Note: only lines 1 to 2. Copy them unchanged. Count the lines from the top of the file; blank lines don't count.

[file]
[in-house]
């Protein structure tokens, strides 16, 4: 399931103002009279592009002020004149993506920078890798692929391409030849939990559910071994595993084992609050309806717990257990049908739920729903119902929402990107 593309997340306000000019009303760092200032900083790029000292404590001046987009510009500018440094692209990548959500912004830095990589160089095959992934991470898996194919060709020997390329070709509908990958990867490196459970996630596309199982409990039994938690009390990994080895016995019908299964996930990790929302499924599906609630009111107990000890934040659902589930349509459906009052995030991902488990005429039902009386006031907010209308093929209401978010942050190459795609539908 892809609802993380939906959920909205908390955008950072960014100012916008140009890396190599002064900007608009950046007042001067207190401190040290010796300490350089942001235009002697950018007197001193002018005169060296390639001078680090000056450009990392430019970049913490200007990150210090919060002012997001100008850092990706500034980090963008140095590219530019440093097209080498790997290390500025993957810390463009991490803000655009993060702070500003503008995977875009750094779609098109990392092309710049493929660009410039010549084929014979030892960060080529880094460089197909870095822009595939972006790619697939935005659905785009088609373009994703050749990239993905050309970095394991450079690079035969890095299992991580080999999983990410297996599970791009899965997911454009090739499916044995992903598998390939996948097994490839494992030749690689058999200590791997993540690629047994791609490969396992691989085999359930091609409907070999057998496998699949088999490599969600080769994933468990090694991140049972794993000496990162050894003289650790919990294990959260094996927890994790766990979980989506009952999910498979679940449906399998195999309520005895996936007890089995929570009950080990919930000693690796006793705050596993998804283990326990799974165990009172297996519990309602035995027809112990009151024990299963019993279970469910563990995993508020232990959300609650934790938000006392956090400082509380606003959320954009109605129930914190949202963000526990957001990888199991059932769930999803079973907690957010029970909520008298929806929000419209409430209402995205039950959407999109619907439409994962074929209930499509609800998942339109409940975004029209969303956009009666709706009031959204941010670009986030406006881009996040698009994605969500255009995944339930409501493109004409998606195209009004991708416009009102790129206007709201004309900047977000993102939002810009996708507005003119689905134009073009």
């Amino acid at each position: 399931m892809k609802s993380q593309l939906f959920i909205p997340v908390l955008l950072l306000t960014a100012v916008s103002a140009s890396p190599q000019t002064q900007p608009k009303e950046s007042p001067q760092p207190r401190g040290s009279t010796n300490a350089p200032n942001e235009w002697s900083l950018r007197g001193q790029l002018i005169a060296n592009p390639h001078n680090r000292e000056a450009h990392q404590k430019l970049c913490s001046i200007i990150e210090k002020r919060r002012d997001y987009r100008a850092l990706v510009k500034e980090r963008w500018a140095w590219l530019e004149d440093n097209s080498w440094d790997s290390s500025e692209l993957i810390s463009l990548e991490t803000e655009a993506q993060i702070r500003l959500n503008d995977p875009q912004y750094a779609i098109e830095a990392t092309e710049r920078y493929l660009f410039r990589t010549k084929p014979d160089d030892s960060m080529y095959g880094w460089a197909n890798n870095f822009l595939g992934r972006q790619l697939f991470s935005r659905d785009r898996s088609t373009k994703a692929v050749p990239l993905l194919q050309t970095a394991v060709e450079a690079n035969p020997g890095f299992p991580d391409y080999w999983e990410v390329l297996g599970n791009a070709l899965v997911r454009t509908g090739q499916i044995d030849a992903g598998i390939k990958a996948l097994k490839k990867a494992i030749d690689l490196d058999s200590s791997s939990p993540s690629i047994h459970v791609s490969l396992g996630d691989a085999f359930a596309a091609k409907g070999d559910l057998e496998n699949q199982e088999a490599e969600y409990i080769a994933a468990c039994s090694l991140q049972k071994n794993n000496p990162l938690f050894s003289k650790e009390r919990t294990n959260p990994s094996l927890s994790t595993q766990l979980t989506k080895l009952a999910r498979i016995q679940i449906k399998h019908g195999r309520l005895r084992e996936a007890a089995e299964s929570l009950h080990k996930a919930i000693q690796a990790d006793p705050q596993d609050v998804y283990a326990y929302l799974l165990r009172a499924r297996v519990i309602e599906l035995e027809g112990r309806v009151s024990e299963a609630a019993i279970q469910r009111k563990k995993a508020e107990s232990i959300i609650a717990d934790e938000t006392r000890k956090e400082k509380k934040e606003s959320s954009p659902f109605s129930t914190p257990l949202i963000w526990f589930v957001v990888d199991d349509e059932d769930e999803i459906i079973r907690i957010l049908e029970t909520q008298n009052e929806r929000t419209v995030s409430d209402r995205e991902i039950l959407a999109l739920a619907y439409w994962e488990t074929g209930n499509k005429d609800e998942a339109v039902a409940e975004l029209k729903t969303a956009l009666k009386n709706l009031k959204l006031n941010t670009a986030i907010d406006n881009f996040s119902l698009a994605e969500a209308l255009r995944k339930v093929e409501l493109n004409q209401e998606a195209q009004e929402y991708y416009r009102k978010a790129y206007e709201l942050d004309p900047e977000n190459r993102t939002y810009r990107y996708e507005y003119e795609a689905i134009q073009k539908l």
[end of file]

[in-house]
């Protein structure tokens, strides 16, 4: 399931103002009279592009002020004149993506920078890798692929391409030849939990559910071994595993084992609050309806717990257990049908739920729903119902929402990107 593309997340306000000019009303760092200032900083790029000292404590001046987009510009500018440094692209990548959500912004830095990589160089095959992934991470898996194919060709020997390329070709509908990958990867490196459970996630596309199982409990039994938690009390990994080895016995019908299964996930990790929302499924599906609630009111107990000890934040659902589930349509459906009052995030991902488990005429039902009386006031907010209308093929209401978010942050190459795609539908 892809609802993380939906959920909205908390955008950072960014100012916008140009890396190599002064900007608009950046007042001067207190401190040290010796300490350089942001235009002697950018007197001193002018005169060296390639001078680090000056450009990392430019970049913490200007990150210090919060002012997001100008850092990706500034980090963008140095590219530019440093097209080498790997290390500025993957810390463009991490803000655009993060702070500003503008995977875009750094779609098109990392092309710049493929660009410039010549084929014979030892960060080529880094460089197909870095822009595939972006790619697939935005659905785009088609373009994703050749990239993905050309970095394991450079690079035969890095299992991580080999999983990410297996599970791009899965997911454009090739499916044995992903598998390939996948097994490839494992030749690689058999200590791997993540690629047994791609490969396992691989085999359930091609409907070999057998496998699949088999490599969600080769994933468990090694991140049972794993000496990162050894003289650790919990294990959260094996927890994790766990979980989506009952999910498979679940449906399998195999309520005895996936007890089995929570009950080990919930000693690796006793705050596993998804283990326990799974165990009172297996519990309602035995027809112990009151024990299963019993279970469910563990995993508020232990959300609650934790938000006392956090400082509380606003959320954009109605129930914190949202963000526990957001990888199991059932769930999803079973907690957010029970909520008298929806929000419209409430209402995205039950959407999109619907439409994962074929209930499509609800998942339109409940975004029209969303956009009666709706009031959204941010670009986030406006881009996040698009994605969500255009995944339930409501493109004409998606195209009004991708416009009102790129206007709201004309900047977000993102939002810009996708507005003119689905134009073009």